“Question authority” was the self-defining cry of the baby boomer generation. A half century on from the adoption of that credo, their children and grandchildren see no need to question it, for they believe that authority resides in themselves. In an age where truth is relativized, it is back to the mindset of the Judges’ epoch: “…everyone did what was right in his own eyes” (Jdg. 21:23.) Personal opinions are considered sacrosanct and may not be questioned. Any unpopular viewpoint – such as biblical truth – is branded “intolerant” and is rejected outright without any consideration for truth. Truth is pliable and is no longer deemed absolute. Yet the early church shows us that real authority is only found in God’s word, which was delivered to the church through the apostles and prophets who wrote under the Spirit’s control (2 Pet. 1:21; Jn. 16:13-15).
What Is Truth?
In the mid twentieth century, British preacher D.M. Lloyd-Jones diagnosed the West’s relativistic malaise this way: “There is no authority; there is no sanction at all. One person’s opinion is as good as another’s. And not only that, these ideas are always changing. There was a time when everybody would agree in condemning sexual perversion, but not today – it is glorified. That is public opinion with respect to morality. You never know. A view that is right today may be wrong tomorrow. You are never certain of anything; everything is moving and shifting. Where are you? What are you to do? There is no standard. What is the use of condemning this proposed magazine? What authority have you got? Perhaps it will be all right tomorrow – perhaps the philosophers will all be on that side. You do not know; you have nothing on which you can rest. No, no, there is only one standard, and that is the standard of God’s law, which is eternal and unchangeable . . . No other beginning is of any value. You have to come here. This truth is eternal; it is absolute. Let philosophies come and go; let climates of opinion change; let winds of change blow in every sense—moral and ethical as well as political. Here is the only thing that abides.” 1
Three decades later, D.A. Carson similarly noted the postmodern attitude in modern America writing: “Exclusiveness is the one religious idea that cannot be tolerated. Correspondingly, proselytism is a dirty word. One cannot fail to observe a crushing irony: the gospel of relativistic tolerance is perhaps the most ‘evangelistic’ movement in Western culture at the moment, demanding assent and brooking no rivals.” 2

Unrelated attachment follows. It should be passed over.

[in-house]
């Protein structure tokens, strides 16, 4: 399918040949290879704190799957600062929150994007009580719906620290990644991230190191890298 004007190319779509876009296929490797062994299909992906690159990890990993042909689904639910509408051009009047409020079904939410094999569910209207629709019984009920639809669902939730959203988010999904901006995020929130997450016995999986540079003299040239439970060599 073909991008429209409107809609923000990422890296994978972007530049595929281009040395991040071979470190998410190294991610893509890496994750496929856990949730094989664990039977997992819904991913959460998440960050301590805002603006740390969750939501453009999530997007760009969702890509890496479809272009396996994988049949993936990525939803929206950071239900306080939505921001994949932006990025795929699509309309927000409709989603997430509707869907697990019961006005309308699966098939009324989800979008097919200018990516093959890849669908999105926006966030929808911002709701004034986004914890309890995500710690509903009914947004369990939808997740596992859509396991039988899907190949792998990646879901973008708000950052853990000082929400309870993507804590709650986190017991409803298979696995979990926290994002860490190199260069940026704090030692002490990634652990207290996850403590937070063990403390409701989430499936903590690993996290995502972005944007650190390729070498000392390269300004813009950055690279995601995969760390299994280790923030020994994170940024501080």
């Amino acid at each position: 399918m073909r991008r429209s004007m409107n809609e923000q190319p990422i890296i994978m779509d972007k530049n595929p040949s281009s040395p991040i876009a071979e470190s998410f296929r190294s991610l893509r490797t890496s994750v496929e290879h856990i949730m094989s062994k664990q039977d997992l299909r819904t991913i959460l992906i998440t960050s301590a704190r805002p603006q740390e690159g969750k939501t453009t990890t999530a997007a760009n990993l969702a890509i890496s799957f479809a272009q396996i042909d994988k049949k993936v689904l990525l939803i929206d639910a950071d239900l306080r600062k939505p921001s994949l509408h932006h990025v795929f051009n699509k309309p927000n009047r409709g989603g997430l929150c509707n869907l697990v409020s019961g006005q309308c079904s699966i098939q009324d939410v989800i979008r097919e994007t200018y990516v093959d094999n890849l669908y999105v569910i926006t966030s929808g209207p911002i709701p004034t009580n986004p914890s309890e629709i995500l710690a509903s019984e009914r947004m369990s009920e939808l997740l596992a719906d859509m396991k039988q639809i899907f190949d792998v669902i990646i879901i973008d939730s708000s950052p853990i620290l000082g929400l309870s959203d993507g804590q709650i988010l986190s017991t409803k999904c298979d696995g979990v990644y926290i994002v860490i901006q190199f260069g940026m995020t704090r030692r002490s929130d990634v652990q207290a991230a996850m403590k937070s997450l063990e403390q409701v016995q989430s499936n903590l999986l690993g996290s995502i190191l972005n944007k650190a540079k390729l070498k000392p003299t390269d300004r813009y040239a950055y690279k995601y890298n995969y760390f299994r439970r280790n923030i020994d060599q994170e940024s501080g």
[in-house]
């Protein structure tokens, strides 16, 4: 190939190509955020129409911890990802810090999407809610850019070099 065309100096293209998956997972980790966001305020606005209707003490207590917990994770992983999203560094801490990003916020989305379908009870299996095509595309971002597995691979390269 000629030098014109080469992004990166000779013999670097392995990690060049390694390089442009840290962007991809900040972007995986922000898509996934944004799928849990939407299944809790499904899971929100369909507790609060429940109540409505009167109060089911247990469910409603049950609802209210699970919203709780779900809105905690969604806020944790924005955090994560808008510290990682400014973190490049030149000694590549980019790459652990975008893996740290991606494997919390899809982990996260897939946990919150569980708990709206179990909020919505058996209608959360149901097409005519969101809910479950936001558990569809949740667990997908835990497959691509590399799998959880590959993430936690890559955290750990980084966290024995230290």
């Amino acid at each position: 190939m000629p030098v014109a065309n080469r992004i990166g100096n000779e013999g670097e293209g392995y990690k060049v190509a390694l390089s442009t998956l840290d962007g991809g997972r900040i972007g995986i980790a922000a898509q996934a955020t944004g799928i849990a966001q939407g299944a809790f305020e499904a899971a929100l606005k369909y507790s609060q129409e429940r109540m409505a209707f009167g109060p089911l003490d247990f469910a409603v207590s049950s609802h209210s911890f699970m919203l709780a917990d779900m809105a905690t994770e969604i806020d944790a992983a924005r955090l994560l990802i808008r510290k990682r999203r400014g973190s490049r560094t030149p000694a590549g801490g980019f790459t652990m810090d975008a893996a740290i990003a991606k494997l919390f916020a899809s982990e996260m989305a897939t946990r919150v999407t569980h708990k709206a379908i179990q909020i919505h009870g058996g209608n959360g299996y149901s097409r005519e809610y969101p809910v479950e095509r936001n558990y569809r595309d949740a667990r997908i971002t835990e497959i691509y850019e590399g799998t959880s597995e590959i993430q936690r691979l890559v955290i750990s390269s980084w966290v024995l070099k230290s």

The past few years prove the accuracy of these analyses. Of late, the prestigious universities of America are struggling over the preservation of freedom of speech (even freedom of thought!) as the mob shouts down any dissenting voices. In May 2017, a respected Roman Catholic professor resigned from Duke University, after subjected to vociferous bullying when he dared question racial equity training suggested by the faculty. As he explained his reason for leaving, he singled out the pressure-filled climate of the school, where true thought and sincere conviction are pressured out of the public square. In his words: “Harsh and direct disagreement places thought under pressure. That is its point. Pressure can be intellectually productive: forced to look closely at arguments against a beloved position helps those who hold it to burnish and buttress it as often as it moves them to abandon it. But pressure also causes pain and fear; and when those under pressure find these things difficult to bear, they’ll sometimes use any means possible to make the pressure and the pain go away. They feel unsafe, threatened, put upon, and so they react by deploying the soft violence of the law or the harder violence of the aggressive and speech-denying protest. Both moves are common enough in our élite universities now, as is their support by the powers that be. Tolerance for intellectual pain is less than it was. So is tolerance for argument.”3 In such a climate, debate is suppressed and the loudest – often the most violent – opinion wins.